Long the bad boy of Hollywood, Sean Penn is also among the most fiercely talented actors of his generation. He was born August 17, 1960, in Burbank, CA, the second son of actress Eileen Ryan and director Leo Penn. He grew up in Santa Monica, in a neighborhood populated by future celebrities Charlie Sheen and Emilio Estevez, the sons of actor Martin Sheen. Penn's older brother, Michael, is a singer/songwriter-turned- director, while younger sibling Chris is a noted character actor. The children spent much of their free time together, making a number of amateur films shot with Super-8 cameras. Still, Penn's original intention was to attend law school, although he ultimately skipped college to join the Los Angeles Repertory Theater. After making his professional debut on an episode of television's Barnaby Jones, he relocated to New York, where he soon appeared in the play Heartland. A TV-movie, The Killing of Randy Webster, followed in 1981 before he made his feature debut later that same year in Taps.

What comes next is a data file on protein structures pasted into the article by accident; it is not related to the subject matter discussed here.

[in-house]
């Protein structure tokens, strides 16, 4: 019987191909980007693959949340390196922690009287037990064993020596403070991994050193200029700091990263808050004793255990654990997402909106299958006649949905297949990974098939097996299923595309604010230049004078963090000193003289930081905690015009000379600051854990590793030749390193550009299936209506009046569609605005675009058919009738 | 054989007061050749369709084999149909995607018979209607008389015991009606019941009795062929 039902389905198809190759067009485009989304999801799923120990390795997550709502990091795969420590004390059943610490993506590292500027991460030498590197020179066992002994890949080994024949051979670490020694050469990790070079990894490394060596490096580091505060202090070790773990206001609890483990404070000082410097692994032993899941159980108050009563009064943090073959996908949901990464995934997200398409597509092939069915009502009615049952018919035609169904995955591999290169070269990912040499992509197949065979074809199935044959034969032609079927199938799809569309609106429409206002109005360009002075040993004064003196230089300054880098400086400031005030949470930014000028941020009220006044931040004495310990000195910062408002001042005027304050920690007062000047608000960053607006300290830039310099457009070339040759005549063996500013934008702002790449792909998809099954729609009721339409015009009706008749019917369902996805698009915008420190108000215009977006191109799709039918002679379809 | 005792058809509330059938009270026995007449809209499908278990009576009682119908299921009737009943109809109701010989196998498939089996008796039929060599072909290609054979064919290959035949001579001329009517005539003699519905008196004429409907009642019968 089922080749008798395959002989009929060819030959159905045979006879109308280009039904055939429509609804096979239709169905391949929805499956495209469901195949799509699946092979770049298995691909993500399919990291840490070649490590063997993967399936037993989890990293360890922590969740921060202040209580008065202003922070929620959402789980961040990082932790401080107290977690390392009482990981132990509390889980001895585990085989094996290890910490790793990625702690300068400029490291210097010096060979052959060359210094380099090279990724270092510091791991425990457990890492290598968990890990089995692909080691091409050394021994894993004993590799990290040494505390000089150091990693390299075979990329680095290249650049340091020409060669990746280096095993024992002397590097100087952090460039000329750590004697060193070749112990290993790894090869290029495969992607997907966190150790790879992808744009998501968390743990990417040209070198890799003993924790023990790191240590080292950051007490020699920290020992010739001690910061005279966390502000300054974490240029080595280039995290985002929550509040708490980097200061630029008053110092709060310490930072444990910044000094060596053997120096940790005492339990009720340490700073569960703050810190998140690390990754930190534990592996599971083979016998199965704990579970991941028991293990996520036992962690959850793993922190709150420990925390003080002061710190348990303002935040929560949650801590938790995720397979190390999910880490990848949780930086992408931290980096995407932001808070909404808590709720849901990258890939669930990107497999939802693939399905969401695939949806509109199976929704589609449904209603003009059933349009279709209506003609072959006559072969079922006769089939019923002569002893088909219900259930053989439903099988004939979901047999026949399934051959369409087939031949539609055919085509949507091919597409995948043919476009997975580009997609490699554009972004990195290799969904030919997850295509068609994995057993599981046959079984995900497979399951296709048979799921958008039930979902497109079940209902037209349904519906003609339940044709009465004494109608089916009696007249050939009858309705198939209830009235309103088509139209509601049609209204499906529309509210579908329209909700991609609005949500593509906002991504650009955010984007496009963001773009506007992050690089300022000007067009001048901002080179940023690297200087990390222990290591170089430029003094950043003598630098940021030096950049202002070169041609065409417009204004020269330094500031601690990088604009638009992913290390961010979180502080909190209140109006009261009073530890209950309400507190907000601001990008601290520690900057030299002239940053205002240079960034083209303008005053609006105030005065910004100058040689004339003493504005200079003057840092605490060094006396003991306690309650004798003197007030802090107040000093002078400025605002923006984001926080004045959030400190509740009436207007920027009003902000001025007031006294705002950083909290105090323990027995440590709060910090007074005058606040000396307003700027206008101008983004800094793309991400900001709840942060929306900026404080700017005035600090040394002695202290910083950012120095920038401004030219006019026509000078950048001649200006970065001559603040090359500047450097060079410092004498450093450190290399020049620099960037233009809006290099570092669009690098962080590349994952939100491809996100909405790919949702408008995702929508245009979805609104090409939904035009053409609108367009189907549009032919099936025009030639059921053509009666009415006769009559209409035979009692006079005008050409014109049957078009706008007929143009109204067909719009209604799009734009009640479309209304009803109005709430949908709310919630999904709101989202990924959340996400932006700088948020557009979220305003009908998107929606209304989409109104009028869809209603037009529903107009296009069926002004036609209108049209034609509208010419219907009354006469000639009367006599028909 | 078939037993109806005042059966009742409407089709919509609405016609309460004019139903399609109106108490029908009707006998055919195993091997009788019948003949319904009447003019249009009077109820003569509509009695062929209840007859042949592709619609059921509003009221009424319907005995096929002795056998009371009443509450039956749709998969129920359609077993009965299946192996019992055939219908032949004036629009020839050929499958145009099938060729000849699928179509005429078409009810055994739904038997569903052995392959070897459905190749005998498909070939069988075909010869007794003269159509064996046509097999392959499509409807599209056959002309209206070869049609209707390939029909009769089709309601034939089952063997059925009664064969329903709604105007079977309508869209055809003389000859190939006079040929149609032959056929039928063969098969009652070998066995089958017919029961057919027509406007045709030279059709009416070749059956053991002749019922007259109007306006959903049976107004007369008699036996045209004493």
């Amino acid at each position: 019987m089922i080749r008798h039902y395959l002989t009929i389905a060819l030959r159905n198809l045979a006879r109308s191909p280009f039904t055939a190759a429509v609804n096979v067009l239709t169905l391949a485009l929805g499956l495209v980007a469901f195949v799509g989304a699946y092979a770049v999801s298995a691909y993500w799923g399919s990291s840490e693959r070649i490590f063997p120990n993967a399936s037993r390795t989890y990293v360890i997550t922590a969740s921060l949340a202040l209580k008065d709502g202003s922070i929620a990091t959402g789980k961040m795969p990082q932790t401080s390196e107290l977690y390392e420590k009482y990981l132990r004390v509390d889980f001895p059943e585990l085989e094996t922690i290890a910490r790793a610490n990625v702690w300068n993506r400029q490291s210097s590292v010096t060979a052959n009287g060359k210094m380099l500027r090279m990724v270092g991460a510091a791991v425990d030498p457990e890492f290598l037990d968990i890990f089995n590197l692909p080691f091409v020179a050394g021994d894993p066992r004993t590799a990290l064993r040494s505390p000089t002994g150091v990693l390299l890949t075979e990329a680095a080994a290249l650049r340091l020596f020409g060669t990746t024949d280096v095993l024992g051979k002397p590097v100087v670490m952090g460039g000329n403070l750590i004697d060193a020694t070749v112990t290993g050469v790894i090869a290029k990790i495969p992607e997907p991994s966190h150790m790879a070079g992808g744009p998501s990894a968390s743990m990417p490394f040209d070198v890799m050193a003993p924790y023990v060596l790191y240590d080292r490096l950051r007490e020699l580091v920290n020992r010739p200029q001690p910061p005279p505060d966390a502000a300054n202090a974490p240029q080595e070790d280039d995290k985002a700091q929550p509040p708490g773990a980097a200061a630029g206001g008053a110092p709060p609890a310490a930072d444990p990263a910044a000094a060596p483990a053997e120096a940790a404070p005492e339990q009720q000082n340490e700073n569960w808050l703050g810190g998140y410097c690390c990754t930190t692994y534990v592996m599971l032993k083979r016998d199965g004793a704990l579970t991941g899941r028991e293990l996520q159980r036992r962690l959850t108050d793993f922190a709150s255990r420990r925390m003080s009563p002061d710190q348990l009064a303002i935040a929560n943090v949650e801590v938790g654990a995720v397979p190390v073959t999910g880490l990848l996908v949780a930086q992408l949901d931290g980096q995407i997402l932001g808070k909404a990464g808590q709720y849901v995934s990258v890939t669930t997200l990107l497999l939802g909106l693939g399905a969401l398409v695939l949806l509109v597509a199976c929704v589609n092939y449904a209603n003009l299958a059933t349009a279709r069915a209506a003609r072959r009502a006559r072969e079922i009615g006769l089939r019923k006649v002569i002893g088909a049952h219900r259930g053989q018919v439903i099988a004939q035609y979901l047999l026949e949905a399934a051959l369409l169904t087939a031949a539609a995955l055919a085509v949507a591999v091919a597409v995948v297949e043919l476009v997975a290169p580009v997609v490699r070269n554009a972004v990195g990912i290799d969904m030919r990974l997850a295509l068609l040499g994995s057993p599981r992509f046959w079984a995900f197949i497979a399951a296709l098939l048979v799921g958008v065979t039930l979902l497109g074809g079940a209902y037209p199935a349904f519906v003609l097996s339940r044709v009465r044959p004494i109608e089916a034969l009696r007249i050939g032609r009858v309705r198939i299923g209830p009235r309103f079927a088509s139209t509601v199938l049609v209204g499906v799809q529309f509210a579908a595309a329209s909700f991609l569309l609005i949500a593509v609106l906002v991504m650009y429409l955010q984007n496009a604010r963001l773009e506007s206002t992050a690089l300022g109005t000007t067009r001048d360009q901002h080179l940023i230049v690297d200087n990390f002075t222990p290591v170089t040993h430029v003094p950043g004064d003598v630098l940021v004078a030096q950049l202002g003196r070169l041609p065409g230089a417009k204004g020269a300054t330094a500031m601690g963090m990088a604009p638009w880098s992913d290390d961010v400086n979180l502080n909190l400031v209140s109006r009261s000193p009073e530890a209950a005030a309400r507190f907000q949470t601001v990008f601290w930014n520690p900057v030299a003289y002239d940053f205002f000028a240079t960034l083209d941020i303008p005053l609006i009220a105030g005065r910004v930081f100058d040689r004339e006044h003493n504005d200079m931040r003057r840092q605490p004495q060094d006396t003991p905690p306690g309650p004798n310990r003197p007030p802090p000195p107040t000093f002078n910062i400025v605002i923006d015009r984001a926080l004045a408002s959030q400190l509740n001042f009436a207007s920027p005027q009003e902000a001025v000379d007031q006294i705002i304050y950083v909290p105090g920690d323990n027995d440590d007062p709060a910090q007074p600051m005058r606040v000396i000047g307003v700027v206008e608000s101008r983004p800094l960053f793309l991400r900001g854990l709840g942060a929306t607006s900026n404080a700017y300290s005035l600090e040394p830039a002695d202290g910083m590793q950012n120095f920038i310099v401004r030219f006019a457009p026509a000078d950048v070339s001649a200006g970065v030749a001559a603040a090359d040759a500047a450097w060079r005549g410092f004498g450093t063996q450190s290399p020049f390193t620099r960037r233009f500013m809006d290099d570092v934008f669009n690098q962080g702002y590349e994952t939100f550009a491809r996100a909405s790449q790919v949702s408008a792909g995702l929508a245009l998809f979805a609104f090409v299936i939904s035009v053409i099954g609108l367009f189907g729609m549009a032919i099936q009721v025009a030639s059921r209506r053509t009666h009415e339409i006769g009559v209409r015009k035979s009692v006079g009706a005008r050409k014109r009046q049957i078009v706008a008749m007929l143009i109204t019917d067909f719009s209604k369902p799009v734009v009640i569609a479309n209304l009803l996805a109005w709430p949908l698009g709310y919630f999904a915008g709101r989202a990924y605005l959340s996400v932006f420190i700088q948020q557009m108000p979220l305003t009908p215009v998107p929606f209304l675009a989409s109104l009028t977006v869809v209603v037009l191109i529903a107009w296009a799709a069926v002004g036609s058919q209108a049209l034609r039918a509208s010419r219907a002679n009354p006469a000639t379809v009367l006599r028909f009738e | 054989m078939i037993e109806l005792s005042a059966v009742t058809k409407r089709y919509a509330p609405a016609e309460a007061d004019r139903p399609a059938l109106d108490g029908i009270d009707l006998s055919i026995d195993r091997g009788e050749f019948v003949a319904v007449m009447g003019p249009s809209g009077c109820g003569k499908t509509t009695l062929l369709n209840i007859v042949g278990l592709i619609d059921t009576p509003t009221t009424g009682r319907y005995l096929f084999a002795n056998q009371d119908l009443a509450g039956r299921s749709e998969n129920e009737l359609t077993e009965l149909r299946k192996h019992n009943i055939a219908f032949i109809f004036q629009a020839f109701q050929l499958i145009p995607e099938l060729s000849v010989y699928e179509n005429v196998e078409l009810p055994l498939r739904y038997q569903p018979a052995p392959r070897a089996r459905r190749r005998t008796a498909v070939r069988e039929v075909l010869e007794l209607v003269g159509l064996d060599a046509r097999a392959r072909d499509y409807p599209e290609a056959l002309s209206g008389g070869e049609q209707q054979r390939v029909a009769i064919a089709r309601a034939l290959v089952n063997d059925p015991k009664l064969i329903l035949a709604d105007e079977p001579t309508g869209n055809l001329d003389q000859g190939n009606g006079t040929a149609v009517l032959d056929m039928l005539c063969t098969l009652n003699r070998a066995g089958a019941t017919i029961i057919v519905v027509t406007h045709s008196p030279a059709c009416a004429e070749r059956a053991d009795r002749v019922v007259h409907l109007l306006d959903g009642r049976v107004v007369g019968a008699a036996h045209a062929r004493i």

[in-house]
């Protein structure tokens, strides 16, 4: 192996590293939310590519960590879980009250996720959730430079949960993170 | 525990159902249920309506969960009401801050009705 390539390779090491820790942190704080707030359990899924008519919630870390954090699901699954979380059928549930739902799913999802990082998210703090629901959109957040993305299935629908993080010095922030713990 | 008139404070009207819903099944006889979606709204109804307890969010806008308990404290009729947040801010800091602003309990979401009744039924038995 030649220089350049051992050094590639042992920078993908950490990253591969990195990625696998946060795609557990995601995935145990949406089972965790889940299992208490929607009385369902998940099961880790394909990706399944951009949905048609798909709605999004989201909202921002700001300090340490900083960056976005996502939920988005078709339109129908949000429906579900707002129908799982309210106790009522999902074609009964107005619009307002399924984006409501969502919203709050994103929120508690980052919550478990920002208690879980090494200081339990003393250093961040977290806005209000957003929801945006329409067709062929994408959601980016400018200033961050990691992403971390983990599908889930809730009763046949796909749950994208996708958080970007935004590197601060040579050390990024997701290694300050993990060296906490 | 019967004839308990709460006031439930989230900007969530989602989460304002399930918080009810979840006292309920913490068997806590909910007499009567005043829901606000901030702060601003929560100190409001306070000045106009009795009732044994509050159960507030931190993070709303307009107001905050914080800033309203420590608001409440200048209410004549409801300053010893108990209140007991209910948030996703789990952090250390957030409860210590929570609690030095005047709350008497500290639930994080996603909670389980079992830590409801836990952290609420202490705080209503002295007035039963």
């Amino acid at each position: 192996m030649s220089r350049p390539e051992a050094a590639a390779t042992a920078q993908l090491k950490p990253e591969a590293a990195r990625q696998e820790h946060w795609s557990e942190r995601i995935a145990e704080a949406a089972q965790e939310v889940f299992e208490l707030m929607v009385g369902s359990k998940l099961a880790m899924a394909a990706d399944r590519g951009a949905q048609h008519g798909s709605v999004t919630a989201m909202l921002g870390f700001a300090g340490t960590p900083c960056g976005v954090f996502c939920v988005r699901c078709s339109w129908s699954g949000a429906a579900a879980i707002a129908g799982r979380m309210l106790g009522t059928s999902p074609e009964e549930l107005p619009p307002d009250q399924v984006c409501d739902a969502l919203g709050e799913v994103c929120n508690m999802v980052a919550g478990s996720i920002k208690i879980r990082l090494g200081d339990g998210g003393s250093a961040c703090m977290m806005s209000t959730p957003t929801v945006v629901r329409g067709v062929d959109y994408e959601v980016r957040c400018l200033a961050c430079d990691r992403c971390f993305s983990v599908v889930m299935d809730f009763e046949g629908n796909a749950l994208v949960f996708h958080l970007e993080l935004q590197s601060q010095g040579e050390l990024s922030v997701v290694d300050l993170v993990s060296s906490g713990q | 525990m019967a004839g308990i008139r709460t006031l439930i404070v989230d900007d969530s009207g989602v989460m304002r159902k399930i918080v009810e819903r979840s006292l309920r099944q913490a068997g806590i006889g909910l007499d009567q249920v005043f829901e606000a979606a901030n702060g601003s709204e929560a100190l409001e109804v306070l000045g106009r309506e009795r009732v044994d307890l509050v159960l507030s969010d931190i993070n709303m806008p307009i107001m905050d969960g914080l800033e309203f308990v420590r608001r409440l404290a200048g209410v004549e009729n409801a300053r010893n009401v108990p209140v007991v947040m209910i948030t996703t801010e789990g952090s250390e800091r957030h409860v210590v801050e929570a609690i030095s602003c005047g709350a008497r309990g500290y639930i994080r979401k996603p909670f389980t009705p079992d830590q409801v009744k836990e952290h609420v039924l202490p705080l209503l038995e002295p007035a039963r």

Penn shot to stardom with 1982's Fast Times at Ridgemont High; as the stoned surfer dude Jeff Spicoli, he stole every scene in which he appeared, helping to elevate the picture into a classic of the teen comedy genre; however, the quirkiness which would define his career quickly surfaced as he turned down any number of Spicoli-like roles to star in the 1983 drama Bad Boys, followed a year later by the Louis Malle caper comedy Crackers and the period romance Racing With the Moon. While none of the pictures performed well at the box office, critics consistently praised Penn's depth as an actor. A turn as a drug addict turned government spy in John Schlesinger's 1985 political thriller The Falcon and the Snowman earned some of his best notices to date, but Penn's performance was quickly lost in the glare of the media attention surrounding his very public romance with pop singer Madonna, which culminated in the couple's 1985 media-circus wedding.